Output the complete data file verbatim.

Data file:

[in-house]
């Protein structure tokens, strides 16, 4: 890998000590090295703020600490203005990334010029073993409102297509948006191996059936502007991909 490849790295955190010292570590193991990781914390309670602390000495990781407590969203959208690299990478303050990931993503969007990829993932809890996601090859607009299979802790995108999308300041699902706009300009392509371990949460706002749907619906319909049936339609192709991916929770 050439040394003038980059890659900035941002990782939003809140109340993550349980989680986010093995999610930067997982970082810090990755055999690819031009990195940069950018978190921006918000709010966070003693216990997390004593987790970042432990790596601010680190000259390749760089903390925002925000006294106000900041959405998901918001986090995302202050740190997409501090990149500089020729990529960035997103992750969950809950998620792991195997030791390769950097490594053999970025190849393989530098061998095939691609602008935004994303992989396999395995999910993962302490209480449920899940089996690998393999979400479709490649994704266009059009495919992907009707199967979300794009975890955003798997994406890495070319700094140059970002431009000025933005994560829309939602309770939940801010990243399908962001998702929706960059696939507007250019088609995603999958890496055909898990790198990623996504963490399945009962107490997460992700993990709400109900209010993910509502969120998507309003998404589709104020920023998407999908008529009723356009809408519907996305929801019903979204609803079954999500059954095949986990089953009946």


[in-house]
């Protein structure tokens, strides 16, 4: 890998000590090295703020600490203005990334010029073993409102297509948006191996059936502007991909 490849790295955190010292570590193991990781914390309670602390000495990781407590969203959208690299990478303050990931993503969007990829993932809890996601090859607009299979802790995108999308300041699902706009300009392509371990949460706002749907619906319909049936339609192709991916929770 050439040394003038980059890659900035941002990782939003809140109340993550349980989680986010093995999610930067997982970082810090990755055999690819031009990195940069950018978190921006918000709010966070003693216990997390004593987790970042432990790596601010680190000259390749760089903390925002925000006294106000900041959405998901918001986090995302202050740190997409501090990149500089020729990529960035997103992750969950809950998620792991195997030791390769950097490594053999970025190849393989530098061998095939691609602008935004994303992989396999395995999910993962302490209480449920899940089996690998393999979400479709490649994704266009059009495919992907009707199967979300794009975890955003798997994406890495070319700094140059970002431009000025933005994560829309939602309770939940801010990243399908962001998702929706960059696939507007250019088609995603999958890496055909898990790198990623996504963490399945009962107490997460992700993990709400109900209010993910509502969120998507309003998404589709104020920023998407999908008529009723356009809408519907996305929801019903979204609803079954999500059954095949986990089953009946």